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Found 9 result(s)
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coastMap offers campaign data, model analysis and thematic maps predominantly in the Biogeosciences. Spotlights explain in a nutshell important topics of the research conducted for the interested public. The portal offers applications to visualise and download field and laboratory work and to connect the information with interactive maps. Filter functions allow the user to search for general topics like a marine field of interest or single criteria, for example a specific ship campaign or one of 1000 measured parameters. The Model Analysis Tool uses a "Big Data" approach and allows expert of different disciplines to access detailed and high-resolution oceanographic model data. An interface is provided to statistically examine and download subsets of model-derived data.
The objective of this Research Coordination Network project is to develop an international network of researchers who use genetic methodologies to study the ecology and evolution of marine organisms in the Indo-Pacific to share data, ideas and methods. DIPnet was created to advance genetic diversity research in the Indo-Pacific by aggregating population genetic metadata into a searchable database (GeOME).
The World Register of Marine Species (WoRMS) integrates approximately 100 marine datbases to provide an authoritative and comprehensive list of marine organisms. WoRMS has an editorial system where taxonomic groups are managed by experts responsible for the quality of the information. WorMS register of marine species emerged from the European Register of Marine Species (ERMS) and the Flanders Marine Institute (VLIZ). WoRMS is a contribution to Lifewatch, Catalogue of Life, Encyclopedia of Life, Global Biodiversity Information Facility and the Census of Marine Life.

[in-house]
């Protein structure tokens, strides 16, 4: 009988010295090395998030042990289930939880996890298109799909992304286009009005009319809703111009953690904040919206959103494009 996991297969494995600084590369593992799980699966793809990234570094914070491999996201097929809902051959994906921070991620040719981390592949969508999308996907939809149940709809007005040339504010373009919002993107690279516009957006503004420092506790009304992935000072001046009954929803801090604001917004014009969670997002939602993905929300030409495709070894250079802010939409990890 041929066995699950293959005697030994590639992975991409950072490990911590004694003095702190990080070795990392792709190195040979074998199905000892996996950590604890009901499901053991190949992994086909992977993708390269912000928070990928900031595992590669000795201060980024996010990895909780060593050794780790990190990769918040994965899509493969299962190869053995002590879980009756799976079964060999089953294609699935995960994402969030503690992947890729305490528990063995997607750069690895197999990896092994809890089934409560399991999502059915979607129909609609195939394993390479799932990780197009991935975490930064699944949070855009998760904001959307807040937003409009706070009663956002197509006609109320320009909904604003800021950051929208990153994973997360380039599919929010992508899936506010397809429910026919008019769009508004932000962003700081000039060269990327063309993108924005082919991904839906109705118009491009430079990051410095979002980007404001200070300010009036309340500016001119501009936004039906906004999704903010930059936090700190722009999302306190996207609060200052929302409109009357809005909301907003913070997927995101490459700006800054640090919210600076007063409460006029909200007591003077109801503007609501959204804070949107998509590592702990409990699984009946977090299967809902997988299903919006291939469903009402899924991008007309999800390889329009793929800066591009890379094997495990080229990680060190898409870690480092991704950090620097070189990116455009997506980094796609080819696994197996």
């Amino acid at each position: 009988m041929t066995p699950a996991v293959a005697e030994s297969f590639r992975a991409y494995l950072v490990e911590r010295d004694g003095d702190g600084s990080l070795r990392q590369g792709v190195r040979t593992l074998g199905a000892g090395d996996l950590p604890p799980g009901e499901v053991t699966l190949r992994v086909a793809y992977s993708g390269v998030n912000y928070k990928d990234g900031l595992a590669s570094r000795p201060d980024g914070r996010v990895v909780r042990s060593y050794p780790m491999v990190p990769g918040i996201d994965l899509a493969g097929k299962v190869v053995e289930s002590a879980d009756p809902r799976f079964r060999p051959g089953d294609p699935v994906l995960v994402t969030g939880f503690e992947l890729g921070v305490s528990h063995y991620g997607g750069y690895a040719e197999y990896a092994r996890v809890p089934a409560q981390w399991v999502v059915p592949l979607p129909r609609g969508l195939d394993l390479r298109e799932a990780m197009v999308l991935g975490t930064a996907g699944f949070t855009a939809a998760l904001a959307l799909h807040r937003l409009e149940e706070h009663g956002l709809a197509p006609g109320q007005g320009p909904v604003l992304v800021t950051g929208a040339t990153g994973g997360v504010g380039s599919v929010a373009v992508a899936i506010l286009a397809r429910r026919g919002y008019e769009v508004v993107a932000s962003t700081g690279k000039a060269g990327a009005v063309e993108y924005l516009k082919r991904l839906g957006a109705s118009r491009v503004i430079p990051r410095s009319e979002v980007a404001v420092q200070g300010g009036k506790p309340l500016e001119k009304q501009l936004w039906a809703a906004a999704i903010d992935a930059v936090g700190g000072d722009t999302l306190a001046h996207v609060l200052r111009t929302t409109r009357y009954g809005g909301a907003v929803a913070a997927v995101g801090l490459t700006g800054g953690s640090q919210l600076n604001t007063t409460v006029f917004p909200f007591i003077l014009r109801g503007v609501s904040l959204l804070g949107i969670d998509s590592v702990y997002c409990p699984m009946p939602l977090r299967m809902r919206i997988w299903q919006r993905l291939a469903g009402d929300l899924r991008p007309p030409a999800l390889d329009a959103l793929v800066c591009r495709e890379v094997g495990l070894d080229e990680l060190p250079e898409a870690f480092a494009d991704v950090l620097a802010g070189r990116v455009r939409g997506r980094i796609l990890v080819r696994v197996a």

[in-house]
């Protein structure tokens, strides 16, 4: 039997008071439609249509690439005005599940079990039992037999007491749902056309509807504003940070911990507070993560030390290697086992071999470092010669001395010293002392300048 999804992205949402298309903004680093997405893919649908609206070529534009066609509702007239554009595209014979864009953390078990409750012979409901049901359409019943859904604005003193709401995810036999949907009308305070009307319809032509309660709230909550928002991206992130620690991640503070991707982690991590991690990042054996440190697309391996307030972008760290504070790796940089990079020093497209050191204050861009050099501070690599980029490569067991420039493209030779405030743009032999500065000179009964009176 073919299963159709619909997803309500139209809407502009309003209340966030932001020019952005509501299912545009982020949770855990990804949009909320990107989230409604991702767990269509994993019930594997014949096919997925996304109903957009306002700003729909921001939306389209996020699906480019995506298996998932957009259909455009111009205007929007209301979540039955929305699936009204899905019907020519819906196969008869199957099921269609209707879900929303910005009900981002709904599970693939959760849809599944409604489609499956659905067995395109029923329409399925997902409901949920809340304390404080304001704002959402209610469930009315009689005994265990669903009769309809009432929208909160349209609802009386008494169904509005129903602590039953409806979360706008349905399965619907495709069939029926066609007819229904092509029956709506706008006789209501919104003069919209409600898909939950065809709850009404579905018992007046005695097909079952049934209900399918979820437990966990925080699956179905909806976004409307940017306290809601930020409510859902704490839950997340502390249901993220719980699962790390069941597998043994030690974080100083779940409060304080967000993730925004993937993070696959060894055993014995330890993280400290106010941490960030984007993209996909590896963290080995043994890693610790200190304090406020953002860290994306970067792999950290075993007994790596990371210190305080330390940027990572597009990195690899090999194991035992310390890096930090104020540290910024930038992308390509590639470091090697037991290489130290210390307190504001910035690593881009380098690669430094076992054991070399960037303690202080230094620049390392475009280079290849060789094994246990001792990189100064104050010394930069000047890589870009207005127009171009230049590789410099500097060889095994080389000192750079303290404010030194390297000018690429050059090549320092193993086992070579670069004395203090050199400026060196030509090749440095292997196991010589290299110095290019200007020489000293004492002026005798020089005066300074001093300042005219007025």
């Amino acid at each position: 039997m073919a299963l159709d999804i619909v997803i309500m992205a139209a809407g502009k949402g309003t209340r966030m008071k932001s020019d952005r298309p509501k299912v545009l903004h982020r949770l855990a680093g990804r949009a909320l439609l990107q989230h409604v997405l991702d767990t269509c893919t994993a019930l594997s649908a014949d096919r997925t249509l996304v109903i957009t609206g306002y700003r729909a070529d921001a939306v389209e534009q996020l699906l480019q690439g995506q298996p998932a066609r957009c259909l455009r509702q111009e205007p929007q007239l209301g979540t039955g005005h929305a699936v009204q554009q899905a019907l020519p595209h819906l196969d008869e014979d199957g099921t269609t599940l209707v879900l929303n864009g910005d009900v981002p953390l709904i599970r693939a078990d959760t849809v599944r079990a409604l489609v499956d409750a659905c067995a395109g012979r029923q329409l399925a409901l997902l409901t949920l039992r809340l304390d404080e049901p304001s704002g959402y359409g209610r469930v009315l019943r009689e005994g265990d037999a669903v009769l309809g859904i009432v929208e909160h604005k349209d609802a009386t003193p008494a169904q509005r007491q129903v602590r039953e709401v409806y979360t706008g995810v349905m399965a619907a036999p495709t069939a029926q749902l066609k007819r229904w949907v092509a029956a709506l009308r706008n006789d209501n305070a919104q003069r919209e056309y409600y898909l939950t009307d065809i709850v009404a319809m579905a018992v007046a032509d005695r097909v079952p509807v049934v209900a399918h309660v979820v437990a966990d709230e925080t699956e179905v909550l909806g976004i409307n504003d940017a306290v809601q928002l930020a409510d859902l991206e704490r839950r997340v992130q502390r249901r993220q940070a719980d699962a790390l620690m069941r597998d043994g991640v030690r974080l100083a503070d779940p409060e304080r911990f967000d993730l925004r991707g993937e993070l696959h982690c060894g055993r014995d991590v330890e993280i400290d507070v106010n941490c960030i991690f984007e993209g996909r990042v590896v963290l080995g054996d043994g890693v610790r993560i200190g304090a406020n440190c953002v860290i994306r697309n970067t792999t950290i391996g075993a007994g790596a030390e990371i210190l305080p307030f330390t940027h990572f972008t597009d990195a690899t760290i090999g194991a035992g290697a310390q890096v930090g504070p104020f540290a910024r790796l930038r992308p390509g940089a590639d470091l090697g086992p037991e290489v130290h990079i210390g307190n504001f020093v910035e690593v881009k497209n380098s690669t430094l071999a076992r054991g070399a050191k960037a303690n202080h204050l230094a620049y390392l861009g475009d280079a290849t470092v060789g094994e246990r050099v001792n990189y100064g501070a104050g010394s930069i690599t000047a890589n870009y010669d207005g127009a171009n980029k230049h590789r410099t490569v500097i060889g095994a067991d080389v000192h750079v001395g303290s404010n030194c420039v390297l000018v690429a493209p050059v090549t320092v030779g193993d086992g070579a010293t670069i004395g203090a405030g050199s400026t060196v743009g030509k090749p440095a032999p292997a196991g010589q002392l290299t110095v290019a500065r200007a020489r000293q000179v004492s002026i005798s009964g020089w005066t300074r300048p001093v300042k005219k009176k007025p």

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The TERN Data Discovery Portal (TDDP) is a gateway to search and access all the datasets published by Australian Terrestrial Ecosystem Research Network. In the TERN data discovery portal, users can conduct textual and graphical searches on the metadata catalogue using a web interface with temporal, spatial, and eco science related controlled vocabulary keywords. Requests to download data discovered through the portal are serviced by an individual TERN facility hosting the data. Downloading, using and sharing data will be subjected to the TERN data licensing framework (http://tern.org.au/datalicence).
British Antarctic Survey (BAS) has, for over 60 years, undertaken the majority of Britain's scientific research on and around the Antarctic continent. Atmospheric, biosphere, cryosphere, geosphere, hydrosphere, and Sun-Earth interactions metadata and data are available. Geographic information and collections are highlighted as well. Information and mapping services include a Discovery Metadata System, Data Access System, the Antarctic Digital Database (ADD), Geophysics Data Portal (BAS-GDP), ICEMAR, a fossil database, and the Antarctic Plant Database.
The THEMIS mission is a five-satellite Explorer mission whose primary objective is to understand the onset and macroscale evolution of magnetospheric substorms. The five small satellites were launched together on a Delta II rocket and they carry identical sets of instruments including an electric field instrument (EFI), a flux gate magnetometer (FGM), a search coil magnetometer (SCM), a electro-static analyzer, and solid state telescopes (SST). The mission consists of several phases. In the first phase, the spacecraft will all orbit as a tight cluster in the same orbital plane with apogee at 15.4 Earth radii (RE). In the second phase, also called the Dawn Phase, the satellites will be placed in their orbits and during this time their apogees will be on the dawn side of the magnetosphere. During the third phase (also known as the Tail Science Phase) the apogees will be in the magnetotail. The fourth phase is called the Dusk Phase or Radiation Belt Science Phase, with all apogees on the dusk side. In the fifth and final phase, the apogees will shift to the sunward side (Dayside Science Phase). The satellite data will be combined with observations of the aurora from a network of 20 ground observatories across the North American continent. The THEMIS-B (THEMIS-P1) and THEMIS-C (THEMIS-P2) were repurposed to study the lunar environment in 2009. The spacecraft were renamed ARTEMIS (Acceleration, Reconnection, Turbulence and Electrodynamics of the Moon’s Interaction with the Sun), with the P1 and P2 designations maintained.